Why is dry fly fishing considered “high art?” It’s the easiest type of fly fishing. The trout give their presence away. You know exactly when to set the hook, and you’re only working the water surface. Nymph fishing is a three-dimensional thinking game. Streamer fishing is a hard-charging adrenaline game. But it’s dry flies that have always, and will always, own the hearts of most serious fly fishers, myself admittedly included.
I’ll tell you why. Two reasons, really. Reason one is anticipation. You wait all year, through the winter, through the muddy spring. You spend hours on the water, all in the hope that you happen to be standing in the right place at the right time. And when the hatch happens, the world seemingly changes in minutes, and every fish you thought wasn’t really there comes slinking to the surface to feed. Reason two is visual stimulation. Nothing compares to watching your fly get noticed, then eaten (sometimes in a flash, others in painstakingly slow motion).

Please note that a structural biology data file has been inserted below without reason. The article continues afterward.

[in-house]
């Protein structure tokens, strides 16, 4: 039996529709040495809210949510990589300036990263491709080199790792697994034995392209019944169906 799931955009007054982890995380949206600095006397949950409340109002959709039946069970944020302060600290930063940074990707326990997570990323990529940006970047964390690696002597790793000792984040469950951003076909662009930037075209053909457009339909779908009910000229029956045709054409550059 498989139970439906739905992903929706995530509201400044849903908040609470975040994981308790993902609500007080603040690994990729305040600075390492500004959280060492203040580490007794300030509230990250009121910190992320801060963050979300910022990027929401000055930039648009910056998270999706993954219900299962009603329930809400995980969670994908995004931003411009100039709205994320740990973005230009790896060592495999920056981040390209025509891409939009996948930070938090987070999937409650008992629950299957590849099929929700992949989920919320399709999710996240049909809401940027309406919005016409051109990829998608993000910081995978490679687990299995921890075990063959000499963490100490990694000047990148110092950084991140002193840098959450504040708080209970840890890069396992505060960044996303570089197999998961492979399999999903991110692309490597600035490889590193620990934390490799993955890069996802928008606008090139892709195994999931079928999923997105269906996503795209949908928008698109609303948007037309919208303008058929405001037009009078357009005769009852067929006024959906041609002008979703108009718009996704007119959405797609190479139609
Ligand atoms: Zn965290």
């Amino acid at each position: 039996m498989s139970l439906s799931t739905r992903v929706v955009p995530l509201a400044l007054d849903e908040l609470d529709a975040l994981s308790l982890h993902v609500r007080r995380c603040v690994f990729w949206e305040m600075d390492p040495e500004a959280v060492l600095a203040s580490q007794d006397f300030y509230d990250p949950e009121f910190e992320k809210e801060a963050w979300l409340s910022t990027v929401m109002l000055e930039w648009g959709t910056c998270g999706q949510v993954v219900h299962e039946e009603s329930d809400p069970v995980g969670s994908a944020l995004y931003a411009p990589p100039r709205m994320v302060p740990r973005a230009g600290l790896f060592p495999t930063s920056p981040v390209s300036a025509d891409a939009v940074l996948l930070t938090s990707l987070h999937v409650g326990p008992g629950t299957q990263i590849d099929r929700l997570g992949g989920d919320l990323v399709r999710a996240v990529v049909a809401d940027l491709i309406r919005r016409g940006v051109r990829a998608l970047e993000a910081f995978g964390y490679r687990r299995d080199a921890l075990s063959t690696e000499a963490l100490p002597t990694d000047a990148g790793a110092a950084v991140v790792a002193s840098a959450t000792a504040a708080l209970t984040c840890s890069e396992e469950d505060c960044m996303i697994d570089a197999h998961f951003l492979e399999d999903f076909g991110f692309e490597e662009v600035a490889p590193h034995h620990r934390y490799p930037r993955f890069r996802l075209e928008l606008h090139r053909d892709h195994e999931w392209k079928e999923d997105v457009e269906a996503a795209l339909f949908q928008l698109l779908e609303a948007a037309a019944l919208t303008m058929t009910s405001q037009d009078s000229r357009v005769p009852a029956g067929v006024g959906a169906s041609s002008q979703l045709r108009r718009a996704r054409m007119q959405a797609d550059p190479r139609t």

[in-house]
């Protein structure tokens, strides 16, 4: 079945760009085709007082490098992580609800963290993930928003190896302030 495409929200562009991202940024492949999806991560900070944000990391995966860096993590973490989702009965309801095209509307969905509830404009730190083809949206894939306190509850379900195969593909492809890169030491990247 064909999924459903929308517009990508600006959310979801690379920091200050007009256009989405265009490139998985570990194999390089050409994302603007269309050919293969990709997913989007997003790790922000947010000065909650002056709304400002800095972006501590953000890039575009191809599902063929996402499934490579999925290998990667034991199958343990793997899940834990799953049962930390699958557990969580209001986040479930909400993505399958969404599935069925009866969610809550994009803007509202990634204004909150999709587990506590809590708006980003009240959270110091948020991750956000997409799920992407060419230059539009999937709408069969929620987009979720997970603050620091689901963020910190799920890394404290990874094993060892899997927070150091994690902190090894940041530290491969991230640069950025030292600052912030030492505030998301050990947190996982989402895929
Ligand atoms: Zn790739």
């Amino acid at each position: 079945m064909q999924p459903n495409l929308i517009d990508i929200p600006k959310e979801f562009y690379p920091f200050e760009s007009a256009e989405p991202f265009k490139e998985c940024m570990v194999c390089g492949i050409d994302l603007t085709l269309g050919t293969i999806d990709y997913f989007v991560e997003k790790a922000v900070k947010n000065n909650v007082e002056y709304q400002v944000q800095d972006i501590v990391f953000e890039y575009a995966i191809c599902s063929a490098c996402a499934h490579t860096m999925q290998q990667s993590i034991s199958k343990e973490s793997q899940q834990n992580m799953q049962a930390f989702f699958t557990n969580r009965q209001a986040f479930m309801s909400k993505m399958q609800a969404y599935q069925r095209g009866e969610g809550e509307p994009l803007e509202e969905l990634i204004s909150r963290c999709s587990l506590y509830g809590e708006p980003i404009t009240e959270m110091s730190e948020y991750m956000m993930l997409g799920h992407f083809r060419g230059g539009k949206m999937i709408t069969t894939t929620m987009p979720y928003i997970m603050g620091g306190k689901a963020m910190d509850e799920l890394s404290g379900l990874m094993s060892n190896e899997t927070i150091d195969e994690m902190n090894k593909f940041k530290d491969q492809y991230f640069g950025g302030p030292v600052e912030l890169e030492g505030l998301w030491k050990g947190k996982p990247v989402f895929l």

The only thing that makes dry fly fishing more special is when you fish by sound. When the “Hex” hatch happens in Michigan (now), it usually occurs right at nightfall, and lasts well past dark. I remember many nights standing and listening to the slurps in the
river, and then making blind casts toward the noises. Pause… slurp… set the hook. It absolutely ruined me. I love any dry fly hatch, from the stoneflies out west to the Hendricksons on the Delaware, but I don’t know if there’s anything more spectacular to
behold than a Hex hatch when it’s “on.”